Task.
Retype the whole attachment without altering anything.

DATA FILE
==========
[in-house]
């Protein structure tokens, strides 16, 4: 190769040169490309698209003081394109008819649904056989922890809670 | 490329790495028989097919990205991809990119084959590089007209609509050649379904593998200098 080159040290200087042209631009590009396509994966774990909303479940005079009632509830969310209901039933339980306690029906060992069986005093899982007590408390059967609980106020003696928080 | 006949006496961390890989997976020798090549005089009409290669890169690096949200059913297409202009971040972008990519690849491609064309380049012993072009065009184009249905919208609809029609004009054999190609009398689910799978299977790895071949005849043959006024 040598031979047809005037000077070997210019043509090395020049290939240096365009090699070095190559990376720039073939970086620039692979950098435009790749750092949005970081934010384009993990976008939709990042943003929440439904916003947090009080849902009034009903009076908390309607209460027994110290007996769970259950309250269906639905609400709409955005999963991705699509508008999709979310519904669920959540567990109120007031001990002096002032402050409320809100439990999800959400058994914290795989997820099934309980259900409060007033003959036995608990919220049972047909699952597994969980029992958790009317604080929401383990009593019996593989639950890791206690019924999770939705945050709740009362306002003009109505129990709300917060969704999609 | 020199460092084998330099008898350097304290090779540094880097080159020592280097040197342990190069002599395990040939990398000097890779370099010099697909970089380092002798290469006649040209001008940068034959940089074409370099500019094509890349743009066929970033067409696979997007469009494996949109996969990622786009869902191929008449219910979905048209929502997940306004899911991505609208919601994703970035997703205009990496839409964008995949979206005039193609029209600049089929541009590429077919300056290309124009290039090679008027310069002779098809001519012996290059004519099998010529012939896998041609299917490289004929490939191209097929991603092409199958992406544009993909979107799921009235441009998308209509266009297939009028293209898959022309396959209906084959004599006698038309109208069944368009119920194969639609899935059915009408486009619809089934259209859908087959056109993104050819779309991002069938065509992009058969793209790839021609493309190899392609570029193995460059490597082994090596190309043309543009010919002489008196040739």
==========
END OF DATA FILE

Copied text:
[in-house]
């Protein structure tokens, strides 16, 4: 190769040169490309698209003081394109008819649904056989922890809670 | 490329790495028989097919990205991809990119084959590089007209609509050649379904593998200098 080159040290200087042209631009590009396509994966774990909303479940005079009632509830969310209901039933339980306690029906060992069986005093899982007590408390059967609980106020003696928080 | 006949006496961390890989997976020798090549005089009409290669890169690096949200059913297409202009971040972008990519690849491609064309380049012993072009065009184009249905919208609809029609004009054999190609009398689910799978299977790895071949005849043959006024 040598031979047809005037000077070997210019043509090395020049290939240096365009090699070095190559990376720039073939970086620039692979950098435009790749750092949005970081934010384009993990976008939709990042943003929440439904916003947090009080849902009034009903009076908390309607209460027994110290007996769970259950309250269906639905609400709409955005999963991705699509508008999709979310519904669920959540567990109120007031001990002096002032402050409320809100439990999800959400058994914290795989997820099934309980259900409060007033003959036995608990919220049972047909699952597994969980029992958790009317604080929401383990009593019996593989639950890791206690019924999770939705945050709740009362306002003009109505129990709300917060969704999609 | 020199460092084998330099008898350097304290090779540094880097080159020592280097040197342990190069002599395990040939990398000097890779370099010099697909970089380092002798290469006649040209001008940068034959940089074409370099500019094509890349743009066929970033067409696979997007469009494996949109996969990622786009869902191929008449219910979905048209929502997940306004899911991505609208919601994703970035997703205009990496839409964008995949979206005039193609029209600049089929541009590429077919300056290309124009290039090679008027310069002779098809001519012996290059004519099998010529012939896998041609299917490289004929490939191209097929991603092409199958992406544009993909979107799921009235441009998308209509266009297939009028293209898959022309396959209906084959004599006698038309109208069944368009119920194969639609899935059915009408486009619809089934259209859908087959056109993104050819779309991002069938065509992009058969793209790839021609493309190899392609570029193995460059490597082994090596190309043309543009010919002489008196040739």